If you’re like most people, your credit score is something you don’t think about unless you see it mentioned in a commercial or if a friend brings it up. However, when it comes time to make a major financial move like buying a car, purchasing your first home, or taking out a much-needed loan, it becomes the most important thing in the world.
Increasing your credit score takes time, but it’s certainly an attainable and manageable financial goal that can empower you with financial flexibility down the road. And the best news? It doesn’t take any earth-shattering, ground-breaking changes. A few simple steps and a solid plan can help you increase your credit score in no time.
How to Improve Your Credit Score
Check for discrepancies on your credit report
The number one step for improving your credit score is making sure you’re getting credit for the work you’ve already done. According to a study done by the Federal Trade Commission (FTC), one in four consumers identified errors and discrepancies on their credit report. Out of those with errors, four out of five who addressed discrepancies saw a positive impact to their credit report.
How do you go about checking your report and correcting errors? First, you need to get a copy of your credit report. AnnualCreditReport.com is a website run jointly by the three major reporting bureaus, Equifax, Experian, and TransUnion, and you can get a free copy of your report every year. Get a copy and check it thoroughly for errors. If you find something, immediately dispute it with the respective reporting bureau. And while the bureau is required by federal law to follow up with you, make sure to do your part and ensure the errors get fixed.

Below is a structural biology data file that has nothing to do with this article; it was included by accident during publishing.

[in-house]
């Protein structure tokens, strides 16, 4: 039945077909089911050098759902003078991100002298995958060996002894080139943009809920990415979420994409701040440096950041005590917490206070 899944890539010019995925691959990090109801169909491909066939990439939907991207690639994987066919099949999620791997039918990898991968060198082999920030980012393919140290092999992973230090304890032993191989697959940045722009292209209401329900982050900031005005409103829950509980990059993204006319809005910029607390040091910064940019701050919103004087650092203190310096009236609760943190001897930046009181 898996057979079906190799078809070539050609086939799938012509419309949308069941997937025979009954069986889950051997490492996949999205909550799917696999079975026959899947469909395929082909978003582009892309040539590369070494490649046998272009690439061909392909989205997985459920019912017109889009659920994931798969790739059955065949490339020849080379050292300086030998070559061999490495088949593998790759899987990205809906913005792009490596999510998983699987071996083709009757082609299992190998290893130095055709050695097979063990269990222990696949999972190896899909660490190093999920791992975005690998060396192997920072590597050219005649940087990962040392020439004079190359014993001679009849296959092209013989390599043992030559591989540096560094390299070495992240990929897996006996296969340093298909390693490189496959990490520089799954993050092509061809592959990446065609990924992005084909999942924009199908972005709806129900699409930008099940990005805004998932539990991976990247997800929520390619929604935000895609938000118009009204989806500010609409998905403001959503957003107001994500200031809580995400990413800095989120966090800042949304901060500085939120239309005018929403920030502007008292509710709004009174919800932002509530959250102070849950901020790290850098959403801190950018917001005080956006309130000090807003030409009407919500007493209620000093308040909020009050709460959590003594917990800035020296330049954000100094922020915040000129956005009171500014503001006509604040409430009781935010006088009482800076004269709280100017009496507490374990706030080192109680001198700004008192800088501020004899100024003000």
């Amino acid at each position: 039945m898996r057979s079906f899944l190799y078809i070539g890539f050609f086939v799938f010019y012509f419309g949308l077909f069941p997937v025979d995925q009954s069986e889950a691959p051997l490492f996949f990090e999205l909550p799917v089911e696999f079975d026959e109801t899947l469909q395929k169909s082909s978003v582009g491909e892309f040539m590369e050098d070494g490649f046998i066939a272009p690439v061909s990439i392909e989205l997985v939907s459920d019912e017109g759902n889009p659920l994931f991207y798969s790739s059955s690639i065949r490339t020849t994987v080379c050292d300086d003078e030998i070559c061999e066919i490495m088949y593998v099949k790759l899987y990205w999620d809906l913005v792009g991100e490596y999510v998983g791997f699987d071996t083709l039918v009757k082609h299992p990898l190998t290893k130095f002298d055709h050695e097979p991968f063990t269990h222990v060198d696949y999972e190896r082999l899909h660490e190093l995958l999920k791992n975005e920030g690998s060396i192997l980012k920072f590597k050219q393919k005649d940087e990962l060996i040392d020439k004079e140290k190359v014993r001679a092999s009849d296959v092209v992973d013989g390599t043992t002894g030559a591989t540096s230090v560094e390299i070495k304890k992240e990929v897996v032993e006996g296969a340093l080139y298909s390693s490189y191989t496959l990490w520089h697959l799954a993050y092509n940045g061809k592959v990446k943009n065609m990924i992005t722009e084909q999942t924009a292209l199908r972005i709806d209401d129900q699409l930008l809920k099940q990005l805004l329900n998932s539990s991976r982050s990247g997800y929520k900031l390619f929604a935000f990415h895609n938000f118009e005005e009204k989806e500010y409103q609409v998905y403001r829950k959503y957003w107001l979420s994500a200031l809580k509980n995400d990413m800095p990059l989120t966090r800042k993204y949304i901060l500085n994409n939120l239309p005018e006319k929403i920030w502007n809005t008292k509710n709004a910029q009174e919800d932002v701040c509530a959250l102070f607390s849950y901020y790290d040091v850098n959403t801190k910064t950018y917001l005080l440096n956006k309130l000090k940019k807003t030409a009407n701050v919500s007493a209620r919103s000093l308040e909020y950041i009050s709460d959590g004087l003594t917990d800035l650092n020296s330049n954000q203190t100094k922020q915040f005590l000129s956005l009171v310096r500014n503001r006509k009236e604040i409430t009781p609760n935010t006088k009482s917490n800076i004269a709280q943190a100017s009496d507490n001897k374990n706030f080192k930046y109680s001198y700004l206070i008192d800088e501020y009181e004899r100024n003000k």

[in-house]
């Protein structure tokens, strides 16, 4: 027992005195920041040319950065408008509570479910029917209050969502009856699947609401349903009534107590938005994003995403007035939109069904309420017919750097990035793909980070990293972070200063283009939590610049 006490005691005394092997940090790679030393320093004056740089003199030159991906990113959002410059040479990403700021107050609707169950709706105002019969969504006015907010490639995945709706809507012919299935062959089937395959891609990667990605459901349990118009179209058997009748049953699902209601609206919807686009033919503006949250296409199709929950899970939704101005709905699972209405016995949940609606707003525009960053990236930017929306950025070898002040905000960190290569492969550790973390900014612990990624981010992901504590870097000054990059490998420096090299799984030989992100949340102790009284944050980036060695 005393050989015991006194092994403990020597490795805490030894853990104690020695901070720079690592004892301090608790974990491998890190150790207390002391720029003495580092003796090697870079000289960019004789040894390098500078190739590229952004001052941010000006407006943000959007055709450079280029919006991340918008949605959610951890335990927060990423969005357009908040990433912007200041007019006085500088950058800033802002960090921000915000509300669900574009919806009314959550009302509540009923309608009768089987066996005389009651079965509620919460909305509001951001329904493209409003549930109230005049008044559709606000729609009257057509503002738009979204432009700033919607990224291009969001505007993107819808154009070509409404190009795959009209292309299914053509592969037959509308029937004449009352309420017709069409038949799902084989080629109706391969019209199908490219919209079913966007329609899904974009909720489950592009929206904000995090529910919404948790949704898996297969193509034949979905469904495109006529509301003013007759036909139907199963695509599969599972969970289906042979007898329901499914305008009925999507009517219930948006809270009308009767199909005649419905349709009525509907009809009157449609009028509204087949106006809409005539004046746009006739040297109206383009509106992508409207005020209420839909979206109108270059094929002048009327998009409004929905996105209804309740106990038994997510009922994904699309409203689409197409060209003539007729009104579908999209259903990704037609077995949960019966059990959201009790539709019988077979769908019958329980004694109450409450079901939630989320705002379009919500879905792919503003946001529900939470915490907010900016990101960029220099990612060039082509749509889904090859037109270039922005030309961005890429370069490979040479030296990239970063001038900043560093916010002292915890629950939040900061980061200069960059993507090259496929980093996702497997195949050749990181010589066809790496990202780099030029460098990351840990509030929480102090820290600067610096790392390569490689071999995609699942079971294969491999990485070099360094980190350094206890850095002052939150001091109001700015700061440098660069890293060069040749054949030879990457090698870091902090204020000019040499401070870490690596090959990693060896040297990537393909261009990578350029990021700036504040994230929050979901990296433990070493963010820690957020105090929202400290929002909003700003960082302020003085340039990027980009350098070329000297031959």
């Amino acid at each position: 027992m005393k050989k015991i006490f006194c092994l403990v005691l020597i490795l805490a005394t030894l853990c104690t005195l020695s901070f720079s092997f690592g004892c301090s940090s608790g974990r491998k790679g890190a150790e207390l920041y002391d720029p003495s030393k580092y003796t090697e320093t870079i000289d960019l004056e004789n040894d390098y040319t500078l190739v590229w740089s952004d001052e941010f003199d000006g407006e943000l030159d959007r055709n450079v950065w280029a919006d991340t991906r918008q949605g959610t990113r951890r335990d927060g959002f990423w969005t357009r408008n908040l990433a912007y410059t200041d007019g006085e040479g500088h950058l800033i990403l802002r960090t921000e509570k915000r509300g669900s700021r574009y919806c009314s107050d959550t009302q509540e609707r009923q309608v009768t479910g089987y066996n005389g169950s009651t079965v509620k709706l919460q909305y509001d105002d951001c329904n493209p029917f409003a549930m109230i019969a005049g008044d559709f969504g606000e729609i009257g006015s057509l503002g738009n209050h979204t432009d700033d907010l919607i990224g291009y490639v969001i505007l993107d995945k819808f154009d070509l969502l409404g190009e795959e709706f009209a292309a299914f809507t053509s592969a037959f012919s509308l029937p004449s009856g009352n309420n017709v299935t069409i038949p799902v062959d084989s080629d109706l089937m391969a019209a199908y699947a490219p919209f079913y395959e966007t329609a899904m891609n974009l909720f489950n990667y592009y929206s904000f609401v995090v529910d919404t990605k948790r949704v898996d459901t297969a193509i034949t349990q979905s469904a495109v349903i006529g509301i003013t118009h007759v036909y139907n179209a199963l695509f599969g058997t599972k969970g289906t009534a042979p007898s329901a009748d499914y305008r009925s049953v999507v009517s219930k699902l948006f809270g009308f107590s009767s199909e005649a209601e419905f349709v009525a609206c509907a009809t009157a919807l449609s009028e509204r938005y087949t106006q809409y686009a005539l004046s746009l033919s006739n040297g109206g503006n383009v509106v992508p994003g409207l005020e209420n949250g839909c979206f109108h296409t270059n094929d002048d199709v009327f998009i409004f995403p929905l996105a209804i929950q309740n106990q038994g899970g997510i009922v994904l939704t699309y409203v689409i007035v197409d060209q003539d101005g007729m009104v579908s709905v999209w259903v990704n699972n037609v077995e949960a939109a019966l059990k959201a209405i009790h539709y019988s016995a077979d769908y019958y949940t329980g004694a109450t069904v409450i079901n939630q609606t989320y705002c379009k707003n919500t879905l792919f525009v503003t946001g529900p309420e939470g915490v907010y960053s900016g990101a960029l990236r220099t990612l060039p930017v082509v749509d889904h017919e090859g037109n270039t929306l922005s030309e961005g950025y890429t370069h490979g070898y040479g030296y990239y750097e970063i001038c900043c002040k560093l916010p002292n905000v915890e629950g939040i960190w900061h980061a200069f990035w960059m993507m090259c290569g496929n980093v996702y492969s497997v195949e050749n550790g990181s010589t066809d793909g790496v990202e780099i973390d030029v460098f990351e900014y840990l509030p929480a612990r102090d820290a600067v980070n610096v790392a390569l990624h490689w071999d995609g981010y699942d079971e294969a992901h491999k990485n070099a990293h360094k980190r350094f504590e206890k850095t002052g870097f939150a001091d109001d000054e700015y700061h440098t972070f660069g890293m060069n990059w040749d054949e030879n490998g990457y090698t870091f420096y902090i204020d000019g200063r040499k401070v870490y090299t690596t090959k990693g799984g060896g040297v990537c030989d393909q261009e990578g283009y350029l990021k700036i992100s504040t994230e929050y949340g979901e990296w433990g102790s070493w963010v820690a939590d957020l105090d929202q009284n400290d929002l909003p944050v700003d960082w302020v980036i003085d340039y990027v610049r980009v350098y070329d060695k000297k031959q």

Decrease your credit utilization
A large component of your credit score is how much of your available credit you are using. Remember, your credit score is a metric that tells lenders how likely you are to default on a loan within the foreseeable future. If you have access to borrow $30,000 in money and you’re using all $30,000 of it, you’re going to seem like a riskier borrower than someone who has access to that same amount but is only using a few hundred dollars of it.
There are two main ways you can decrease your credit utilization percentage. First, you can increase the amount of money you have access to. One way to do this is to add yourself onto a family member’s credit card account. If your family member doesn’t regularly carry a balance, you should see some benefit. A second way to decrease your credit utilization is to reduce the amount of money you’re borrowing by paying down your debt. If you’re especially bold, you can employ both strategies at the same time.
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Pay down your credit debt
Paying down your credit card debt is another way to decrease your credit utilization and increase your credit score. The more debt you have, the greater risk you pose to lenders on paper, which is what matters in credit decisions.
According to the Fair Isaac Corporation (FICO), the company that generates your FICO credit score (the score used in most borrowing decisions), the amount you owe accounts for a whopping 30% of your overall credit score. By reducing what you owe, you can move the needle and increase your credit score.
When you make your payments on time, you’ll also be demonstrating a positive payment history, which, at 35%, is the single largest contributing factor to your FICO credit score.
The Bottom Line
Increasing your credit score takes some time. However, having a good to great credit score gives you the financial flexibility you need to make the financial moves you want to. Even if you don’t have any major moves on the horizon, start the work now so you don’t have to worry about it later. Remember, it doesn’t take major actions to create change. Simple steps and doing the right thing repeatedly can improve your credit score in no time.
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